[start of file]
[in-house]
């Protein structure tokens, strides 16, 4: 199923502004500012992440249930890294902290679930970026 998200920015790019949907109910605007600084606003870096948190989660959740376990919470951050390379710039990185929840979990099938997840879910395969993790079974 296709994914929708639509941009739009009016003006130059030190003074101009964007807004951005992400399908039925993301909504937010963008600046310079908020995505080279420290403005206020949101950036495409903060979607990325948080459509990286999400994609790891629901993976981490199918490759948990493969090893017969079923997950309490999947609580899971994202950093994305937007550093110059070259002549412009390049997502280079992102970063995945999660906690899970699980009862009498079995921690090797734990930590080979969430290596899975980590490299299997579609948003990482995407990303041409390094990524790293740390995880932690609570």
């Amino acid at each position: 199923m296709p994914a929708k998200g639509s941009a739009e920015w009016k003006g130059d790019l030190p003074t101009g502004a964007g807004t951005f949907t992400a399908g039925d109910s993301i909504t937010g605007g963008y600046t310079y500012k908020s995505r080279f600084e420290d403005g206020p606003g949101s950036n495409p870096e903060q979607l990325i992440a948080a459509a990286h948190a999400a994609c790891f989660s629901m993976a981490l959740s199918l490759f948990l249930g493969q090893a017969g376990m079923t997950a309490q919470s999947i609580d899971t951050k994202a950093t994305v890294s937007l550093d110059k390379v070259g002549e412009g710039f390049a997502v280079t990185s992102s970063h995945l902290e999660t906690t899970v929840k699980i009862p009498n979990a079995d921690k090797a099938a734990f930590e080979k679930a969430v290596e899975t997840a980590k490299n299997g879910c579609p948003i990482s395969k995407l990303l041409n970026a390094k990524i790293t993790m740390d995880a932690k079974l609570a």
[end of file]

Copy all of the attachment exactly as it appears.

[in-house]
């Protein structure tokens, strides 16, 4: 199923502004500012992440249930890294902290679930970026 998200920015790019949907109910605007600084606003870096948190989660959740376990919470951050390379710039990185929840979990099938997840879910395969993790079974 296709994914929708639509941009739009009016003006130059030190003074101009964007807004951005992400399908039925993301909504937010963008600046310079908020995505080279420290403005206020949101950036495409903060979607990325948080459509990286999400994609790891629901993976981490199918490759948990493969090893017969079923997950309490999947609580899971994202950093994305937007550093110059070259002549412009390049997502280079992102970063995945999660906690899970699980009862009498079995921690090797734990930590080979969430290596899975980590490299299997579609948003990482995407990303041409390094990524790293740390995880932690609570």
């Amino acid at each position: 199923m296709p994914a929708k998200g639509s941009a739009e920015w009016k003006g130059d790019l030190p003074t101009g502004a964007g807004t951005f949907t992400a399908g039925d109910s993301i909504t937010g605007g963008y600046t310079y500012k908020s995505r080279f600084e420290d403005g206020p606003g949101s950036n495409p870096e903060q979607l990325i992440a948080a459509a990286h948190a999400a994609c790891f989660s629901m993976a981490l959740s199918l490759f948990l249930g493969q090893a017969g376990m079923t997950a309490q919470s999947i609580d899971t951050k994202a950093t994305v890294s937007l550093d110059k390379v070259g002549e412009g710039f390049a997502v280079t990185s992102s970063h995945l902290e999660t906690t899970v929840k699980i009862p009498n979990a079995d921690k090797a099938a734990f930590e080979k679930a969430v290596e899975t997840a980590k490299n299997g879910c579609p948003i990482s395969k995407l990303l041409n970026a390094k990524i790293t993790m740390d995880a932690k079974l609570a």